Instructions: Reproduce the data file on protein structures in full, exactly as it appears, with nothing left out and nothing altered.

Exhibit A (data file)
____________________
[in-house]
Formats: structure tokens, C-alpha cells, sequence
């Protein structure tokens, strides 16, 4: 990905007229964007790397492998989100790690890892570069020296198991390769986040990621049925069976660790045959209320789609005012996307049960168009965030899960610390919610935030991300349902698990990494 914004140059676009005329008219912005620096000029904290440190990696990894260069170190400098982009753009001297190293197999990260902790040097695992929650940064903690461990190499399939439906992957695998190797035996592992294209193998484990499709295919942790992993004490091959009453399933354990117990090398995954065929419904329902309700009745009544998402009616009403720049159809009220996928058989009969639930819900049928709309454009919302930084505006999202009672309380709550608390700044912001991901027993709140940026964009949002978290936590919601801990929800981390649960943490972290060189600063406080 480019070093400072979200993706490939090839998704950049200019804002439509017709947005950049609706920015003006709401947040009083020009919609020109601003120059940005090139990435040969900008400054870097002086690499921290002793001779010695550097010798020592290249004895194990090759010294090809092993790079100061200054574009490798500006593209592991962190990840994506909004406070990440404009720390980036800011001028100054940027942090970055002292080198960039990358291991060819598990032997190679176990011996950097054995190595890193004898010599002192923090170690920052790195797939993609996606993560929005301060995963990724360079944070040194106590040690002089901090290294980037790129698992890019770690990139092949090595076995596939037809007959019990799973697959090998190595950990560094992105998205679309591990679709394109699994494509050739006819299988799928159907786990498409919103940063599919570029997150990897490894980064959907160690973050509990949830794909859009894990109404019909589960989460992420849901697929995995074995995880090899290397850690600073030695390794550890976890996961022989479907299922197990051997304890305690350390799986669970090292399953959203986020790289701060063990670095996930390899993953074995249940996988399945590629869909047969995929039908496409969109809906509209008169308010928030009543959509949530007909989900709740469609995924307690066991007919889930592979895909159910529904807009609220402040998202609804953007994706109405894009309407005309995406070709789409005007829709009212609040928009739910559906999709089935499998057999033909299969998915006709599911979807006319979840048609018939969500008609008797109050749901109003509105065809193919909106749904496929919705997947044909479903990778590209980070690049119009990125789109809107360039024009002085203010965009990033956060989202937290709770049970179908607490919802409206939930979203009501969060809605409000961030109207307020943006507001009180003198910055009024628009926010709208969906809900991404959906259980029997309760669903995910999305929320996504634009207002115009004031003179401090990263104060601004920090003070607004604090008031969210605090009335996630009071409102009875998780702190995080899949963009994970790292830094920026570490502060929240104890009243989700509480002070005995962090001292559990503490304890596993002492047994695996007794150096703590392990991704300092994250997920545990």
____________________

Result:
[in-house]
Formats: structure tokens, C-alpha cells, sequence
């Protein structure tokens, strides 16, 4: 990905007229964007790397492998989100790690890892570069020296198991390769986040990621049925069976660790045959209320789609005012996307049960168009965030899960610390919610935030991300349902698990990494 914004140059676009005329008219912005620096000029904290440190990696990894260069170190400098982009753009001297190293197999990260902790040097695992929650940064903690461990190499399939439906992957695998190797035996592992294209193998484990499709295919942790992993004490091959009453399933354990117990090398995954065929419904329902309700009745009544998402009616009403720049159809009220996928058989009969639930819900049928709309454009919302930084505006999202009672309380709550608390700044912001991901027993709140940026964009949002978290936590919601801990929800981390649960943490972290060189600063406080 480019070093400072979200993706490939090839998704950049200019804002439509017709947005950049609706920015003006709401947040009083020009919609020109601003120059940005090139990435040969900008400054870097002086690499921290002793001779010695550097010798020592290249004895194990090759010294090809092993790079100061200054574009490798500006593209592991962190990840994506909004406070990440404009720390980036800011001028100054940027942090970055002292080198960039990358291991060819598990032997190679176990011996950097054995190595890193004898010599002192923090170690920052790195797939993609996606993560929005301060995963990724360079944070040194106590040690002089901090290294980037790129698992890019770690990139092949090595076995596939037809007959019990799973697959090998190595950990560094992105998205679309591990679709394109699994494509050739006819299988799928159907786990498409919103940063599919570029997150990897490894980064959907160690973050509990949830794909859009894990109404019909589960989460992420849901697929995995074995995880090899290397850690600073030695390794550890976890996961022989479907299922197990051997304890305690350390799986669970090292399953959203986020790289701060063990670095996930390899993953074995249940996988399945590629869909047969995929039908496409969109809906509209008169308010928030009543959509949530007909989900709740469609995924307690066991007919889930592979895909159910529904807009609220402040998202609804953007994706109405894009309407005309995406070709789409005007829709009212609040928009739910559906999709089935499998057999033909299969998915006709599911979807006319979840048609018939969500008609008797109050749901109003509105065809193919909106749904496929919705997947044909479903990778590209980070690049119009990125789109809107360039024009002085203010965009990033956060989202937290709770049970179908607490919802409206939930979203009501969060809605409000961030109207307020943006507001009180003198910055009024628009926010709208969906809900991404959906259980029997309760669903995910999305929320996504634009207002115009004031003179401090990263104060601004920090003070607004604090008031969210605090009335996630009071409102009875998780702190995080899949963009994970790292830094920026570490502060929240104890009243989700509480002070005995962090001292559990503490304890596993002492047994695996007794150096703590392990991704300092994250997920545990």